As writers, we know that feeling. Fingers standing still over the keys. The cursor blinking on a blank page. Your brain an empty hole of lack of imagination. Writer’s block. We blame the characters, we blame the plotting, we blame the lack of research. Sometimes we forget to blame–dare I say it–our own laziness.
We get tied up and frustrated; the days have been busy–we are tired. We simply don’t “feel it”. We have all been in this situation, and we like to blame it on multiple things and call it writer’s block. The “I don’t feel it” attitude is not wrong. Many of us experience it after having a rough day or being stressed over the project itself. But thankfully, it is something you can fix, with perhaps more ease than the traditional writer’s block requires. With a few simple steps, but definitely hard work, you can push yourself to work beyond the, “I don’t feel it,” attitude.
Remember that sweet beautiful feeling you first got when you decided on your protagonists name? Or the time the plot first landed in your head? Remember how glorious it was to dream about your story? Those feelings don’t have to be gone now that the hard work has begun. Get the excitement back and remind yourself why you love this project. Develop characters more: remind yourself of why you love them so much. Research more of your favorite quirks from your story, like that super awesome sword you saw on Pinterest. Engage your imagination once more in what your story can be. Allow it to soar like it did so long ago when the story began, and let the craziest ideas come back for a new revelation to the story.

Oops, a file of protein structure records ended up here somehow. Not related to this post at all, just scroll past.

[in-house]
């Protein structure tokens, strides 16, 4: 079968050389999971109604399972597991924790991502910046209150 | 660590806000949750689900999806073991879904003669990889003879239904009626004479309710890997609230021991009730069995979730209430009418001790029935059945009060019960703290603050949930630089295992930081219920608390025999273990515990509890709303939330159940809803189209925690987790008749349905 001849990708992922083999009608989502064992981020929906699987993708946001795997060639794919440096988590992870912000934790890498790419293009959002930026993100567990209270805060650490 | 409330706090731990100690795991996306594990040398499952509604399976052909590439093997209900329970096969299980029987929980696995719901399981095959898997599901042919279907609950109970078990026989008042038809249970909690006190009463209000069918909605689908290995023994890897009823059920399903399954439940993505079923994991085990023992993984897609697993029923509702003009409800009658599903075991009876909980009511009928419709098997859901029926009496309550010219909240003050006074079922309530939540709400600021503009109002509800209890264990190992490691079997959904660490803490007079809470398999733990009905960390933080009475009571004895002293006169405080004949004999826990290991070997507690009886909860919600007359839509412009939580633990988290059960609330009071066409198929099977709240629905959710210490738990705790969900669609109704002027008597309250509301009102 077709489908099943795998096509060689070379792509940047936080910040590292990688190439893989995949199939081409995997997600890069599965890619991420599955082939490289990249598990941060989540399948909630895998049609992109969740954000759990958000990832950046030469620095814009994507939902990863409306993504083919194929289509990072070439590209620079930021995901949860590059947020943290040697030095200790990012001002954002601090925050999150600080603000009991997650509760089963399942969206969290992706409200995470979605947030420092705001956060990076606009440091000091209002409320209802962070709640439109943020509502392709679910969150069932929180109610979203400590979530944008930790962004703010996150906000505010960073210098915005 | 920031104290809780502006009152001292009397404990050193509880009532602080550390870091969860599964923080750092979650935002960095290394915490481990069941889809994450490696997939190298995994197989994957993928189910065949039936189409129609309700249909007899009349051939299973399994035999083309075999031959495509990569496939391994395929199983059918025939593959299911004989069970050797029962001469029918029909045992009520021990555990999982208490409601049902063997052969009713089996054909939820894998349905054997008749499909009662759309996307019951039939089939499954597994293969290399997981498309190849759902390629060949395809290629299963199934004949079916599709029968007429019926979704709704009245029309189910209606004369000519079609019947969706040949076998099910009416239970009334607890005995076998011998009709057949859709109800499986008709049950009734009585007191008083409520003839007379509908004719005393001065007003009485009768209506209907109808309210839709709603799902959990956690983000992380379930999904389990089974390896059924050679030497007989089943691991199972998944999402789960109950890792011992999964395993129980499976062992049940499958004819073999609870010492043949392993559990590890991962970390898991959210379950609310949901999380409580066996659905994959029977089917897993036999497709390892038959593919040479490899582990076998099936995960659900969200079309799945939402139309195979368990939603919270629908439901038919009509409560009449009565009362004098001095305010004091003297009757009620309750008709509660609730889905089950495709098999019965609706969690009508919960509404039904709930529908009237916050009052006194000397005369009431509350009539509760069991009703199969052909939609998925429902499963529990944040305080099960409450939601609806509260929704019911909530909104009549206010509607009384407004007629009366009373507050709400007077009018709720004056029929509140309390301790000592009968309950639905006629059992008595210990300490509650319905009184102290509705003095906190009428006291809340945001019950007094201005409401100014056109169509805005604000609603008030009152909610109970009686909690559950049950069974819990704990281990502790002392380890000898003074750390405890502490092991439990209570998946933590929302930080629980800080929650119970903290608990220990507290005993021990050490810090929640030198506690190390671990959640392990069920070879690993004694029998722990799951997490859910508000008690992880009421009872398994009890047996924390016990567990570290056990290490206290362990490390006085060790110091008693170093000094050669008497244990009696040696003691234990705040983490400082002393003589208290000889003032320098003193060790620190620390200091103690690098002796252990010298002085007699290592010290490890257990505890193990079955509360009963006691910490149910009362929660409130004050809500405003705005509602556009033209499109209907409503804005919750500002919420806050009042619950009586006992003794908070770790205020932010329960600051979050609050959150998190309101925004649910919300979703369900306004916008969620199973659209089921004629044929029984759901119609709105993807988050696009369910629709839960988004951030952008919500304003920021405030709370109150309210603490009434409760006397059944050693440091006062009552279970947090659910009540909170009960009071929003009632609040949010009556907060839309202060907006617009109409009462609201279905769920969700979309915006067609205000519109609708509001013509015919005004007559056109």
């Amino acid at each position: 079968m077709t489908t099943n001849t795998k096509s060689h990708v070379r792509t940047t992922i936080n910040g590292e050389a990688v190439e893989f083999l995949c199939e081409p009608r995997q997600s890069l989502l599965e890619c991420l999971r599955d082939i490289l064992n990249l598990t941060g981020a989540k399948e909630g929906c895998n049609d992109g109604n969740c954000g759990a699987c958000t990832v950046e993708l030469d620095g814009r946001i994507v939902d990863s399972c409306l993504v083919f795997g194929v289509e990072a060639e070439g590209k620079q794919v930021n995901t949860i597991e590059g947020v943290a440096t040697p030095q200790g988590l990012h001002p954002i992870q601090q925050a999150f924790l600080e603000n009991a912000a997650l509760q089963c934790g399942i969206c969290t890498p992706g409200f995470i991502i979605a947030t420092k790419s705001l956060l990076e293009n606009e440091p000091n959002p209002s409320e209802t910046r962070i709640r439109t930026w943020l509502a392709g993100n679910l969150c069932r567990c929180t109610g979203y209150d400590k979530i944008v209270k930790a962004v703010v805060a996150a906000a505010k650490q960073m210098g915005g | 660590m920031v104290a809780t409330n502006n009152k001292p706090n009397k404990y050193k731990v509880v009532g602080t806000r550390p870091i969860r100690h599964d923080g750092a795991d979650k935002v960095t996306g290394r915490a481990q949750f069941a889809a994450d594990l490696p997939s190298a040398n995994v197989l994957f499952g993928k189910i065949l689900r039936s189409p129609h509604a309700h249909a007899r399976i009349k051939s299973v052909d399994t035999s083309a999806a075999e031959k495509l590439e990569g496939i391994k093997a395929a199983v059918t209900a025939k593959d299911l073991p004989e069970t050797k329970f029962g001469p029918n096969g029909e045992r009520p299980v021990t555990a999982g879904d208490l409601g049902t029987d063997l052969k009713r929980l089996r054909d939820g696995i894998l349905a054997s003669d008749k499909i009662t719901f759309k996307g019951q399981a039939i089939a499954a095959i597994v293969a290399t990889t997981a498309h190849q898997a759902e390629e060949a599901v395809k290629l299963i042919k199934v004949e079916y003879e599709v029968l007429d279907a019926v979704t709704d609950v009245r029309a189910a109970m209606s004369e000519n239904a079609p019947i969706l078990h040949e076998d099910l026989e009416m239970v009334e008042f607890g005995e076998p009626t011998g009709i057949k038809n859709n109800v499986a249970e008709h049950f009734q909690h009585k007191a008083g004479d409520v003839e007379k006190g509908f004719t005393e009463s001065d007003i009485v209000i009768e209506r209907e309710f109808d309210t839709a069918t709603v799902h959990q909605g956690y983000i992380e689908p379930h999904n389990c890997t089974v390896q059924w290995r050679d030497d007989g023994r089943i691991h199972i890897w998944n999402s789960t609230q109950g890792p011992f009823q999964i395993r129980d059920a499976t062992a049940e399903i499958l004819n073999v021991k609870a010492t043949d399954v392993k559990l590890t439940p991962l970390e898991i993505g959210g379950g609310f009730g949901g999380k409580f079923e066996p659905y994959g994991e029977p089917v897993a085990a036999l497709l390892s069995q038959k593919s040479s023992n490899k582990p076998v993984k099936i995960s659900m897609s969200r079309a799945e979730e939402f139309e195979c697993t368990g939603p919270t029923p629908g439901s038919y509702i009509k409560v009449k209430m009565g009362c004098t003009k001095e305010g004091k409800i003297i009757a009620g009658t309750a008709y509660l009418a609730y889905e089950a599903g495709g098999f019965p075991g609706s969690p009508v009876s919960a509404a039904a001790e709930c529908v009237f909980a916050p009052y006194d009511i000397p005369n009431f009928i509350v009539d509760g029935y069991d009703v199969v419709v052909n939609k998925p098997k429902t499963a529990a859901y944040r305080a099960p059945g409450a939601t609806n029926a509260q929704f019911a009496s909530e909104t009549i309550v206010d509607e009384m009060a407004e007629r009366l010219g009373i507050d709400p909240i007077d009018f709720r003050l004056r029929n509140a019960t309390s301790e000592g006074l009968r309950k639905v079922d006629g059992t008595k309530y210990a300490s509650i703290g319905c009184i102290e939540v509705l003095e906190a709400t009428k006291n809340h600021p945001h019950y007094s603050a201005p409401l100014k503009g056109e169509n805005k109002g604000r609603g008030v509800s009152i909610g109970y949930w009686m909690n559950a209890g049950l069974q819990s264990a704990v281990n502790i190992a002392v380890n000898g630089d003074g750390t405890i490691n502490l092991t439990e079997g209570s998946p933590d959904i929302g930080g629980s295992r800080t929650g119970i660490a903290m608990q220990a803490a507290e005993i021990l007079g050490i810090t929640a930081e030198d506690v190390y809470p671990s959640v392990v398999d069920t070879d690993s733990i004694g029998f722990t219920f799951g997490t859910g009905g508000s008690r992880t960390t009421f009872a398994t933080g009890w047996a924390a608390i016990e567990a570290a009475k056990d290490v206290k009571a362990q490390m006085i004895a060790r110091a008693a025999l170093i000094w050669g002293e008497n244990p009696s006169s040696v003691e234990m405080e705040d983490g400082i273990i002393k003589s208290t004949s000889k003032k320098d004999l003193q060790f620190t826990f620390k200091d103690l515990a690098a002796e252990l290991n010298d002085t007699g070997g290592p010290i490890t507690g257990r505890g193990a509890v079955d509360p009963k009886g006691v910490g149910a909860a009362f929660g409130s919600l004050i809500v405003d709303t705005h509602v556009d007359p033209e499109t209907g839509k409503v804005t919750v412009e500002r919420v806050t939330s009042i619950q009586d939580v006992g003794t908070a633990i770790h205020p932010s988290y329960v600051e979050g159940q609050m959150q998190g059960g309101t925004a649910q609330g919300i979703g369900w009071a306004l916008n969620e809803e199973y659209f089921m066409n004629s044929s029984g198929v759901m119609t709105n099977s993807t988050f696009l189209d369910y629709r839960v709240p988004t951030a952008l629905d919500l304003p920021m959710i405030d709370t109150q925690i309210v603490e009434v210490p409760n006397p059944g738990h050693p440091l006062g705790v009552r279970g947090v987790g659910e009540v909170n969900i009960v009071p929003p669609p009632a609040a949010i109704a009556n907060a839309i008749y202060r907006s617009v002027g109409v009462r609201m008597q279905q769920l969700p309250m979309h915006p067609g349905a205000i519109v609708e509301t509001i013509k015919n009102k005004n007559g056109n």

Setting goals can be a great way to fix the “I’m not feeling it” mood. I like setting weekly goals, it keeps me fresh every week, coming up with new ideas for writing. Start small; maybe commit to writing 400 words a week, then you will accomplish it more easily. Gradually, start challenging yourself with greater goals and step it up to 1,000 words a week. In the past as I set goals, I would find myself having to sacrifice the times that I previously used for watching movies, reading, interent, and even sleep in order to reach my goals. But in the end, I was glad to look back and see what I accomplished because of my commitment.
Which leads me to the next subject.
Make a commitment
Commit to your story. You must come to the realization that you want to write this and it will happen one way or another. Decide how important this story is to you. Is it worth skipping the movie in order to finish a chapter? Love your characters, love the story. I have had stories where I despised the characters; in turn I never wrote and dragged myself through research for it. Decide to embrace your project; commit to it like it is a dear friend to you. If you leave it alone for too long it would be hurt by your absence. Your project needs you.
Don’t make excuses
And finally, ignore the voices in your head. Yeah, we all know them. The ones that say, “Go ahead, write tomorrow, you worked all day.” Sometimes it is good to take a break. Days can get tiring, and we all need a little break. But sometimes we start to say it every day; we make excuses for ourselves constantly. Soon, “tomorrow” is just another way of saying “never” because we simply can’t muster enough determination. It reminds me of every time my alarm goes off, right when I think sleep couldn’t get any better. My head screams for me to turn it off and sleep, it begs and comes up with every excuse. But deep down I know I must get up, and so with the craziest amount of strength I can muster at 5:30 A.M., I roll out of bed and say no to sleep.
Say no to the voices, set a goal, commit to the project, and love what you do. It’s sounds simple on paper, but believe me, it is hard. But guess what? We can do it. It is in fact possible.